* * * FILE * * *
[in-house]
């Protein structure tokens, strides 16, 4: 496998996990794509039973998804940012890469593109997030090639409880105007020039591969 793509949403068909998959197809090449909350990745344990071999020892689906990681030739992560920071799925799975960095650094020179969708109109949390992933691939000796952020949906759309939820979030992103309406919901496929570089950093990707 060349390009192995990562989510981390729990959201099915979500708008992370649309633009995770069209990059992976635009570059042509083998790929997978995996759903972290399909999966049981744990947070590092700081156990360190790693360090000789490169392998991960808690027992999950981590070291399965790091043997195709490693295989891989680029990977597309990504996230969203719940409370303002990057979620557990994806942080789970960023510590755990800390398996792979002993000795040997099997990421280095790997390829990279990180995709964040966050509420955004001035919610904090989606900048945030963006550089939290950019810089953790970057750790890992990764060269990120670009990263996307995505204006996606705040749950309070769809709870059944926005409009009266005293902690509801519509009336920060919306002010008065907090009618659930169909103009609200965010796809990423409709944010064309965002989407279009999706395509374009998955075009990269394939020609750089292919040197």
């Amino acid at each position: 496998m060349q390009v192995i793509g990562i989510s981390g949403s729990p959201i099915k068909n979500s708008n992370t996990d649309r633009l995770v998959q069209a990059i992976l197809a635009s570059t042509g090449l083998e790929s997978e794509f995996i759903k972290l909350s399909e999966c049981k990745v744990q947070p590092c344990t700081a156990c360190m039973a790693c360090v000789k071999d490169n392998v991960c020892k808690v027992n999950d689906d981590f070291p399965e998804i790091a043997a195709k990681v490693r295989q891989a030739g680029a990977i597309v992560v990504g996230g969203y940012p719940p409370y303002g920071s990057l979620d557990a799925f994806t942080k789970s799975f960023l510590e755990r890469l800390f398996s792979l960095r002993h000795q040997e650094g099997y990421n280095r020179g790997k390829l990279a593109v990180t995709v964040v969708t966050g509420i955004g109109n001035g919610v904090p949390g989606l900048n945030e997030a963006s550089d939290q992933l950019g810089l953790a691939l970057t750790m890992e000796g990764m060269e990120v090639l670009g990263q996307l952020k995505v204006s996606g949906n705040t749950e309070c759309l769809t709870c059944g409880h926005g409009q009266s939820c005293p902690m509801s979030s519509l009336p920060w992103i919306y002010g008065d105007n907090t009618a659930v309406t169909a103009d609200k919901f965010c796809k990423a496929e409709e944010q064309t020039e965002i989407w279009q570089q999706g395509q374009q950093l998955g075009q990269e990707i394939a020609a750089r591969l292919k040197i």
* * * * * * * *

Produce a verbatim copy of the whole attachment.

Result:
[in-house]
């Protein structure tokens, strides 16, 4: 496998996990794509039973998804940012890469593109997030090639409880105007020039591969 793509949403068909998959197809090449909350990745344990071999020892689906990681030739992560920071799925799975960095650094020179969708109109949390992933691939000796952020949906759309939820979030992103309406919901496929570089950093990707 060349390009192995990562989510981390729990959201099915979500708008992370649309633009995770069209990059992976635009570059042509083998790929997978995996759903972290399909999966049981744990947070590092700081156990360190790693360090000789490169392998991960808690027992999950981590070291399965790091043997195709490693295989891989680029990977597309990504996230969203719940409370303002990057979620557990994806942080789970960023510590755990800390398996792979002993000795040997099997990421280095790997390829990279990180995709964040966050509420955004001035919610904090989606900048945030963006550089939290950019810089953790970057750790890992990764060269990120670009990263996307995505204006996606705040749950309070769809709870059944926005409009009266005293902690509801519509009336920060919306002010008065907090009618659930169909103009609200965010796809990423409709944010064309965002989407279009999706395509374009998955075009990269394939020609750089292919040197």
């Amino acid at each position: 496998m060349q390009v192995i793509g990562i989510s981390g949403s729990p959201i099915k068909n979500s708008n992370t996990d649309r633009l995770v998959q069209a990059i992976l197809a635009s570059t042509g090449l083998e790929s997978e794509f995996i759903k972290l909350s399909e999966c049981k990745v744990q947070p590092c344990t700081a156990c360190m039973a790693c360090v000789k071999d490169n392998v991960c020892k808690v027992n999950d689906d981590f070291p399965e998804i790091a043997a195709k990681v490693r295989q891989a030739g680029a990977i597309v992560v990504g996230g969203y940012p719940p409370y303002g920071s990057l979620d557990a799925f994806t942080k789970s799975f960023l510590e755990r890469l800390f398996s792979l960095r002993h000795q040997e650094g099997y990421n280095r020179g790997k390829l990279a593109v990180t995709v964040v969708t966050g509420i955004g109109n001035g919610v904090p949390g989606l900048n945030e997030a963006s550089d939290q992933l950019g810089l953790a691939l970057t750790m890992e000796g990764m060269e990120v090639l670009g990263q996307l952020k995505v204006s996606g949906n705040t749950e309070c759309l769809t709870c059944g409880h926005g409009q009266s939820c005293p902690m509801s979030s519509l009336p920060w992103i919306y002010g008065d105007n907090t009618a659930v309406t169909a103009d609200k919901f965010c796809k990423a496929e409709e944010q064309t020039e965002i989407w279009q570089q999706g395509q374009q950093l998955g075009q990269e990707i394939a020609a750089r591969l292919k040197i």